3 Replies Latest reply on May 29, 2018 8:06 PM by NickR2600-Oracle Branched from an earlier discussion.

    Re: Abstract Class

    NickR2600-Oracle

      Great question!  You're absolutely correct.  Abstract classes may contain methods with implementations.  These are called concrete methods.  Abstract classes may also contain methods without implementations.  These are called abstract methods.  To make a method abstract, you'd replace everything within the curly braces with a semi-colon.  So for example, an abstract printDetails() method would look like this:

      public void printDetails();
      

       

      Concrete classes, like SavingsAccount and CheckingAccount, can't contain abstract methods.  That means at some point in the inheritance structure, you'll need write a version of these methods with an implementation.  Otherwise, you won't be able to create instances of those classes.  In the case of SavingsAccount, this would be:

      public void printDetails(){
           System.out.println(accountType +" #" +accountNum);
           System.out.println("Account Owner: " +accountOwner);
           System.out.println("Balance: $" +balance);
           System.out.println("Interest Rate: " +interestRate);
           System.out.println("");
      }
      

       

      And in CheckingAccount this would be:

      public void printDetails(){
           System.out.println(accountType +" #" +accountNum);
           System.out.println("Account Owner: " +accountOwner);
           System.out.println("Balance: $" +balance);
           System.out.println("");
      }
      


      You'll notice both methods print the account owner and balance.  Generally, we want to reduce duplication like this.  It makes the code more maintainable if this functionality were written in a single place rather than duplicated.  This is because if we realize we've made a mistake or need to have additional functionality, we'd only need to make edits in one place.  This makes the printDetails() method of the Account super class the perfect place write this functionality once.  But doing so means the method can no longer be abstract.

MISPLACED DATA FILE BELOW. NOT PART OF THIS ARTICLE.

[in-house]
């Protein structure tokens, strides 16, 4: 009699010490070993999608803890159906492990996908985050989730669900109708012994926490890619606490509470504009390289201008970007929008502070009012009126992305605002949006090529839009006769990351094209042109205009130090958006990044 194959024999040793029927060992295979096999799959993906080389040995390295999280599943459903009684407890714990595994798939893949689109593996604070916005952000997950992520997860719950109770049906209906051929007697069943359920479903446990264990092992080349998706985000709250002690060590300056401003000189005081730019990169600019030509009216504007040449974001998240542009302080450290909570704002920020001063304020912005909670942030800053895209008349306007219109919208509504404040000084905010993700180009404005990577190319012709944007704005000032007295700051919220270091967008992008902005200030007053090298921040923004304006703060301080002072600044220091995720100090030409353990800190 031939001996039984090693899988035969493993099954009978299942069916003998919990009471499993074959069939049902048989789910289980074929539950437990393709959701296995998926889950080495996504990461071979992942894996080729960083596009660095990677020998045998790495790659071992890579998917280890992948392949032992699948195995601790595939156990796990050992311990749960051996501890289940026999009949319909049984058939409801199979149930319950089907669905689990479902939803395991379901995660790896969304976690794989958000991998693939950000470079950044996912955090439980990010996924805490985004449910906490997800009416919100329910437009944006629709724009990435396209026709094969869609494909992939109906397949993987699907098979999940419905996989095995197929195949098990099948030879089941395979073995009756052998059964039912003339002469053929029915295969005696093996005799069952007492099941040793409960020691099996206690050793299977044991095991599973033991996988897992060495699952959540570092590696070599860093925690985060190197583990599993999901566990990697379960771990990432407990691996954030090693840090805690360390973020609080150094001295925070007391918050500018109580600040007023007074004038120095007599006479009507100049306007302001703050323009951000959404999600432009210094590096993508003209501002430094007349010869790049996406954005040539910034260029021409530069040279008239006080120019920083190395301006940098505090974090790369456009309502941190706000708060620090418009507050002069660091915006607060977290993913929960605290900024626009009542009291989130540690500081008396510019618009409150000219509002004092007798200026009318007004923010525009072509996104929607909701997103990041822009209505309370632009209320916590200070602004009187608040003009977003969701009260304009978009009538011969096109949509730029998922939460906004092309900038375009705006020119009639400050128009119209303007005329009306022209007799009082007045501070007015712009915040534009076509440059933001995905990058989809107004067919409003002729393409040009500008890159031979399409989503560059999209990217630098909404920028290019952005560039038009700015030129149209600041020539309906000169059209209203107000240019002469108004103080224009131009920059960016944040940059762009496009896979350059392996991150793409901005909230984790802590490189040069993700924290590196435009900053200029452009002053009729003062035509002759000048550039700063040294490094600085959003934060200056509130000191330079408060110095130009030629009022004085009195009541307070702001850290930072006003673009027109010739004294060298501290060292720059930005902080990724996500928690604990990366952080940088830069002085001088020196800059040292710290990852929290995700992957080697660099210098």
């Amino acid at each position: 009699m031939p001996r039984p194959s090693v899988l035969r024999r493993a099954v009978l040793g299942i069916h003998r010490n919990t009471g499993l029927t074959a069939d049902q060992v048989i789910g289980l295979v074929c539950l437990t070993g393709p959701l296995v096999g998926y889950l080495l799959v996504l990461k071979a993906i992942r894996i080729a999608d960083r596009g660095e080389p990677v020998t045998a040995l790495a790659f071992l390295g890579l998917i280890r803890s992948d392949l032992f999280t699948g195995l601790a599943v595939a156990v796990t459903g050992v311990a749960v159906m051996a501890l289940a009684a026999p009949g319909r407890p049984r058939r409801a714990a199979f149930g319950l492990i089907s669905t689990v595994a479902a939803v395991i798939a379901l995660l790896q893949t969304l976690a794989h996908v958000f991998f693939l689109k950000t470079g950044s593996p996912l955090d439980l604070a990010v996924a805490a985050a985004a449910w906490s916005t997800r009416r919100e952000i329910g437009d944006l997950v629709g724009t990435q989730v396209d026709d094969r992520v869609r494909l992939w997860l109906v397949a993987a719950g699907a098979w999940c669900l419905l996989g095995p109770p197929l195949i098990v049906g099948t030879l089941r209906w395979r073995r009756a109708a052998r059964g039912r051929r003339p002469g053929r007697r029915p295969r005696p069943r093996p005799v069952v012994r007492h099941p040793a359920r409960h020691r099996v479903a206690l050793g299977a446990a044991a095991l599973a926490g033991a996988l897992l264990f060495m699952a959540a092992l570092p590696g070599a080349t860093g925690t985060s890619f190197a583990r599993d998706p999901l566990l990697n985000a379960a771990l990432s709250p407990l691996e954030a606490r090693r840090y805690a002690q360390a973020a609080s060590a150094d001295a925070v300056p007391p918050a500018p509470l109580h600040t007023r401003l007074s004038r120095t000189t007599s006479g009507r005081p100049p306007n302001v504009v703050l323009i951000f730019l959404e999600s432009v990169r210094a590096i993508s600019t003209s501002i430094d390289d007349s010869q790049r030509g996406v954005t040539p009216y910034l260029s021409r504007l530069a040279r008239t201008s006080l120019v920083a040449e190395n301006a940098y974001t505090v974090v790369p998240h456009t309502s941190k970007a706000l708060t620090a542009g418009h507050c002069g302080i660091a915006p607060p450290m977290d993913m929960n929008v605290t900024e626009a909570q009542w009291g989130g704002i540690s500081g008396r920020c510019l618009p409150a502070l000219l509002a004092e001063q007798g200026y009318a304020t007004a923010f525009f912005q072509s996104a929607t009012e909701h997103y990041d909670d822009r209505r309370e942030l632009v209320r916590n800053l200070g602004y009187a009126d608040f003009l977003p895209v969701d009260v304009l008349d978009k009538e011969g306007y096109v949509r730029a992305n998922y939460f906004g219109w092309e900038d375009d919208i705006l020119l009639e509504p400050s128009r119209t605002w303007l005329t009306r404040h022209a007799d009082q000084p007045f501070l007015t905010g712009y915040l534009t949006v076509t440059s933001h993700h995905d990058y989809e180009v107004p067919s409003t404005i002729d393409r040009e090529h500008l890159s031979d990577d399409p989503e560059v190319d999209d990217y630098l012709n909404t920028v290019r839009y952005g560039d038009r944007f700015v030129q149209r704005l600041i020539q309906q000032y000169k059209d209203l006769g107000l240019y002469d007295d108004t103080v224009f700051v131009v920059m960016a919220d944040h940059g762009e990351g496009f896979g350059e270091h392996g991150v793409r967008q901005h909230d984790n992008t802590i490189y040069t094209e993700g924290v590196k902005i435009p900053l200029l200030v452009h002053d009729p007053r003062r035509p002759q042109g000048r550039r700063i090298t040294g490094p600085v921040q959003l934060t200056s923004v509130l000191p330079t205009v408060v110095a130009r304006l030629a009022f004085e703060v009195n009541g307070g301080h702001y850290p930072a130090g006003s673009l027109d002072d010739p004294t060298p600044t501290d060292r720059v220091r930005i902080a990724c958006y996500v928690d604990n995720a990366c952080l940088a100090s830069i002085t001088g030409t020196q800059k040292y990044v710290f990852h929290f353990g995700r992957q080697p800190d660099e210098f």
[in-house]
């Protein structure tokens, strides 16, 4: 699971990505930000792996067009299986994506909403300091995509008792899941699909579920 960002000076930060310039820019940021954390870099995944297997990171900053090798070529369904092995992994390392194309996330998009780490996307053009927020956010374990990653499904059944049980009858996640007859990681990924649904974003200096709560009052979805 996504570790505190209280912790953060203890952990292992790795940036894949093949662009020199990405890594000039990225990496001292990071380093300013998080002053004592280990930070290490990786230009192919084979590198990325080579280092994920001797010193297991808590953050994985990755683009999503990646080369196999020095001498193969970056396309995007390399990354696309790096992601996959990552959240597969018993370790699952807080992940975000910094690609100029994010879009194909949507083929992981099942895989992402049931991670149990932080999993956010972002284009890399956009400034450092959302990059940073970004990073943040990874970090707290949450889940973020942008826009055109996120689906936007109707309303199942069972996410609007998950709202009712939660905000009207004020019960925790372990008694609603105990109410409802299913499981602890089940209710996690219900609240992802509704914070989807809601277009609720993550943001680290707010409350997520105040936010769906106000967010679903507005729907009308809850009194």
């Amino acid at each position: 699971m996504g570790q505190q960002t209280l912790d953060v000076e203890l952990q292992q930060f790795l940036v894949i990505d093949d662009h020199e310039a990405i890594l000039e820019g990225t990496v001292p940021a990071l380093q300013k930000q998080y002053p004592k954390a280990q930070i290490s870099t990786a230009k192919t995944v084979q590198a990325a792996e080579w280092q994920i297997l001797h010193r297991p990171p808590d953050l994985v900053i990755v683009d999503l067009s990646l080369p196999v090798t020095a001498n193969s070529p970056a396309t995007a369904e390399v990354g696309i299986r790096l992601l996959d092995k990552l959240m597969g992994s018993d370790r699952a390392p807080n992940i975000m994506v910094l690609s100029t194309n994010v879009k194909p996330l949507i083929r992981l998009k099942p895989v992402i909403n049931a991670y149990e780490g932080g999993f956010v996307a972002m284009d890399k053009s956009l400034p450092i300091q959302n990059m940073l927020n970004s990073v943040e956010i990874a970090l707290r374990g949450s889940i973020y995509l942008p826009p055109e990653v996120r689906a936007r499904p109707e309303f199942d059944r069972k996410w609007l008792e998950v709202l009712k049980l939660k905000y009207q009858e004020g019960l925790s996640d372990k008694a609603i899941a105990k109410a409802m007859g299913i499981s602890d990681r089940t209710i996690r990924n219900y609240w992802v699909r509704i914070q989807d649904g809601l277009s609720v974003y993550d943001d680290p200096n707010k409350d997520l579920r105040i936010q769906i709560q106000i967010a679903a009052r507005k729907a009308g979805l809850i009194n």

• 1. Re: Abstract Class
          NickR2600-Oracle

          So when would it be beneficial to have an abstract method in a super class?  One answer would be because the sub classes have no shared functionality.  Or in other words, because the functionality is so different between subclasses.  Or because the functionality can't be defined yet.

           

          In Java Puzzle Ball, I have an abstract class called GameObject. It's inherited by a lot of different concrete classes: bumpers, assignable behaviors, level geometry...  And one if its responsibilities is to define what happens when a collision occurs.  But I have to leave the collision effect method abstract.  The geometry of all these objects are so dramatically different, there isn't any shared functionality I can write to define how the physics of all these different angles and shapes should work.  The best I can do is write an abstract method as a promise to implement the functionality somewhere later down the inheritance structure.

           

          1 person found this helpful
          • 2. Re: Abstract Class
            AjayKumarGuttikonda

            Thank you so much for taking time out and answering the question in very elaborated manner. I understand, the conclusion is Account class need not be abstract as all methods are implemented and also there is no problem Account class being abstract as the abstract class by definition can have all methods implemented. Can you please also explain why in this case it is beneficial to have Account class as abstract since we have implemented all methods.

            • 3. Re: Abstract Class
              NickR2600-Oracle

              You got it.  I'm glad you're enjoying the course

               

              It's more of a design choice in this example.  Even though Account could technically exist as a concrete class, I only meant for it to be a container for all the fields and methods shared by savings and checking accounts.  So to reinforce that decision and prevent instances of Accounts from getting created, the class is left abstract.

               

              One other thing to consider is that Accounts don't have an accountType field, but savings and checking account classes do.  Looking back, maybe I should have written an abstract method into the Account class to somehow enforce the need for this field.